If you’re a CFO or business owner, then you’ll likely need to decide between the cash or accrual accounting method for your business. There are multiple advantages and disadvantages to each, depending on the size of your business and the industry you operate in. Before choosing the cash or accrual accounting method for your business, it helps to understand a little about each one and the possible implications it can have on your company.
For instance, each recognizes revenue and affects your taxes differently. Basically, each method is a different way to record financial transactions for your business. The complexities and intricacies of both methods will affect a business differently. Here’s what you need to know before choosing between the cash or accrual accounting method for your business transactions.
Differences Between the Methods
When choosing between the cash or accrual accounting method for your business, you must first understand how each method paints a different picture of the company’s cash flow. To do that, you must understand the differences between the two methods.
The accrual method of accounting is required for larger businesses with gross revenue of over $25 million annually because their financial transactions are more complex. Smaller businesses can choose between the cash or accrual accounting method.
The cash method of accounting provides a snapshot of the business’s current revenue streams while the accrual method offers a more accurate picture of a company’s financial obligations and incoming revenue. The cash method recognizes revenue and expenses when they are paid out while the accrual method recognizes them when they are incurred. Recognizing the differences between the cash or accrual accounting method can help keep your business in compliance as you record financial transactions.
Examples of Cash or Accrual Accounting Methods
Let’s look at an example to illustrate the differences between the cash and accrual accounting methods for a small remodeling company. The remodeling company sent a customer an invoice for $20,000 for a small addition which was completed that month. The company also received invoices totaling $5,000 from contractors who helped complete the job. The remodeling company also paid out $500 in bills that were received the prior month and they also received a $5,000 payment from another client who was invoiced the prior month.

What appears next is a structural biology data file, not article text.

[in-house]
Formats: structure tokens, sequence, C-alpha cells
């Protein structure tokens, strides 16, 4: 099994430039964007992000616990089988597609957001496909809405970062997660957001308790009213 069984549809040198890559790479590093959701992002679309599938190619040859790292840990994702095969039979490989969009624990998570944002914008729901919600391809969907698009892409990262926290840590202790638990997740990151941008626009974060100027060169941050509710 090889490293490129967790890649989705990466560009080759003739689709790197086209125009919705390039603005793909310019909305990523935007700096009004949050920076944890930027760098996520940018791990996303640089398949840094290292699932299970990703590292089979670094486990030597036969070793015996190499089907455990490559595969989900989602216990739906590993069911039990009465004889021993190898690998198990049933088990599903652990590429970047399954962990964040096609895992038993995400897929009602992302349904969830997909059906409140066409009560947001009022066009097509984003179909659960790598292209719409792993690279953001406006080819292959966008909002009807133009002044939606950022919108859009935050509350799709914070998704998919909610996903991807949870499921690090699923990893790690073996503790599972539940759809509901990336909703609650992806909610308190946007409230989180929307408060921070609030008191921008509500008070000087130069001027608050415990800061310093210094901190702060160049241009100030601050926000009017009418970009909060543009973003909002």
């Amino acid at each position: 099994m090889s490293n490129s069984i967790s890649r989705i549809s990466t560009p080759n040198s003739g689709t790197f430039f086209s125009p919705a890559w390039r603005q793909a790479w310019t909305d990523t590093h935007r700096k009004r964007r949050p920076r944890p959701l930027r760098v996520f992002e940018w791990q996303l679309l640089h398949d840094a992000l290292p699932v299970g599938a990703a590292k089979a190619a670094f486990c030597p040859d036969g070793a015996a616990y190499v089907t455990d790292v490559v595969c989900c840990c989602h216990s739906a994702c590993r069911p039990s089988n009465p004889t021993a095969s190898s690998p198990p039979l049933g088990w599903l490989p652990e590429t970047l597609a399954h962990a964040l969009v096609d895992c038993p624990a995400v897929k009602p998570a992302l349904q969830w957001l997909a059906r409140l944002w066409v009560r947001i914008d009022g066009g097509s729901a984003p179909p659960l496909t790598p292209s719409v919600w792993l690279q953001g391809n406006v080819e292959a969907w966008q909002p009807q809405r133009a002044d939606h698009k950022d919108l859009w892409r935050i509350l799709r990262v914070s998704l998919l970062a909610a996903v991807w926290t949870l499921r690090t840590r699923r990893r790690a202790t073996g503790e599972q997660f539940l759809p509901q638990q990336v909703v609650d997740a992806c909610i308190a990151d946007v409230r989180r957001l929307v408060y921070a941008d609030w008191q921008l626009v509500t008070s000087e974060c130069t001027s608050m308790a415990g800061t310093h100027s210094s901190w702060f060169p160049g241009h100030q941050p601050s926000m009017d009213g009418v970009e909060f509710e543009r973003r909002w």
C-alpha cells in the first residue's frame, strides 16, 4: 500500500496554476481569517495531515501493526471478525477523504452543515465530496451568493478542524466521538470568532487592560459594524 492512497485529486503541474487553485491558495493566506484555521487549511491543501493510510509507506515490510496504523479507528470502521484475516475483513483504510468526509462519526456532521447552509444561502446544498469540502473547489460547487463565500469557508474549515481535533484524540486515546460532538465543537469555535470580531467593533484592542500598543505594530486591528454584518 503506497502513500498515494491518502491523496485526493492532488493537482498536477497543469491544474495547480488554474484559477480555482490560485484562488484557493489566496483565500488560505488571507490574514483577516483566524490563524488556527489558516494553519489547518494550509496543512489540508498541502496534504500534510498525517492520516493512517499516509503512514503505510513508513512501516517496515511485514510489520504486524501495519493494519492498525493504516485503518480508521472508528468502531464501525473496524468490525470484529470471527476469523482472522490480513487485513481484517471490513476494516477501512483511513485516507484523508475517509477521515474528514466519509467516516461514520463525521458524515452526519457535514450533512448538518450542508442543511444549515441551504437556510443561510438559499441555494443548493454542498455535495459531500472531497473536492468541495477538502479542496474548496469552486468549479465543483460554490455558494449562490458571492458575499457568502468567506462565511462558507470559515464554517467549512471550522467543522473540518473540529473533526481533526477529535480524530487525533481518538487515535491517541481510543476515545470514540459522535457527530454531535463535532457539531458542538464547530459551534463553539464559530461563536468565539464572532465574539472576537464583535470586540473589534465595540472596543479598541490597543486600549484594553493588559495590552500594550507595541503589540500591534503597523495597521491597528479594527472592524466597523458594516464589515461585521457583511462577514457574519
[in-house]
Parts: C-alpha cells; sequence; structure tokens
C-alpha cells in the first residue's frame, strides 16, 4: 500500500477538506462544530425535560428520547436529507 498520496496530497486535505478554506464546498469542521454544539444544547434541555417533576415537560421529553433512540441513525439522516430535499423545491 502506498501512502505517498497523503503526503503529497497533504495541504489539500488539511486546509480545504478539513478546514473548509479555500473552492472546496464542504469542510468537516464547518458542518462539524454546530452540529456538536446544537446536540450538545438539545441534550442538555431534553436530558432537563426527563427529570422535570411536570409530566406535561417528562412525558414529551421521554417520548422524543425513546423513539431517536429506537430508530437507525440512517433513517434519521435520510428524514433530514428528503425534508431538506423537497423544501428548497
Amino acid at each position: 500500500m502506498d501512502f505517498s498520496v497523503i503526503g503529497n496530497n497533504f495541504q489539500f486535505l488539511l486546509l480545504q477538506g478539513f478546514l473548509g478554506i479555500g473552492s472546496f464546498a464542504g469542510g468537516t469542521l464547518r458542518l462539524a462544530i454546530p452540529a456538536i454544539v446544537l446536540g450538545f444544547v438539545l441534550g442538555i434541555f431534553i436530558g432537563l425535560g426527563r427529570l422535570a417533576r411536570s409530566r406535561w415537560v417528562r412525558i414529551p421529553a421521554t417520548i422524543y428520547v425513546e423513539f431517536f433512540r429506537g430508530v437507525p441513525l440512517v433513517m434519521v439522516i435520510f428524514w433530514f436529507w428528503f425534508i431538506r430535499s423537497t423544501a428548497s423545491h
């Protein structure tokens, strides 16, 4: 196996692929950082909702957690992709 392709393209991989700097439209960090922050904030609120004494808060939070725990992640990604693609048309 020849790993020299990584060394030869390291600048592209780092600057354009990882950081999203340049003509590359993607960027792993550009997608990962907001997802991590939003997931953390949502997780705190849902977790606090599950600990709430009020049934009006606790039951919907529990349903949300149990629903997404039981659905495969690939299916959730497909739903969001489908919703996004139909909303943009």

- Cash Method – Monthly profit was $4,500 ($5,000 payment received – $500 in bills paid)
- Accrual Method – Monthly profit was $15,000 ($20,000 invoice sent – $5,000 invoice received)
Each method paints a very different financial picture of the same company. While the cash method is simpler, the accrual method paints a more accurate picture. Keep this in mind when choosing between the cash or accrual accounting method for your business.
It is also important to note that once an accounting method is chosen, it can be difficult to change. While it is possible, it also requires several steps including filing the proper paperwork with the Internal Revenue Service and changing the books.
Choosing the Cash or Accrual Accounting Method
Choosing the cash or accrual accounting method is an important decision for your business. While changes can be made, it isn’t easy or always practical. Sometimes it helps to speak with a client accounting services team to determine which method is right for your business. Be sure to consider the tax implications, the size of your business, and the industry you operate in before making your decision. Once your research is done, you can choose between the cash or accrual accounting method for your business.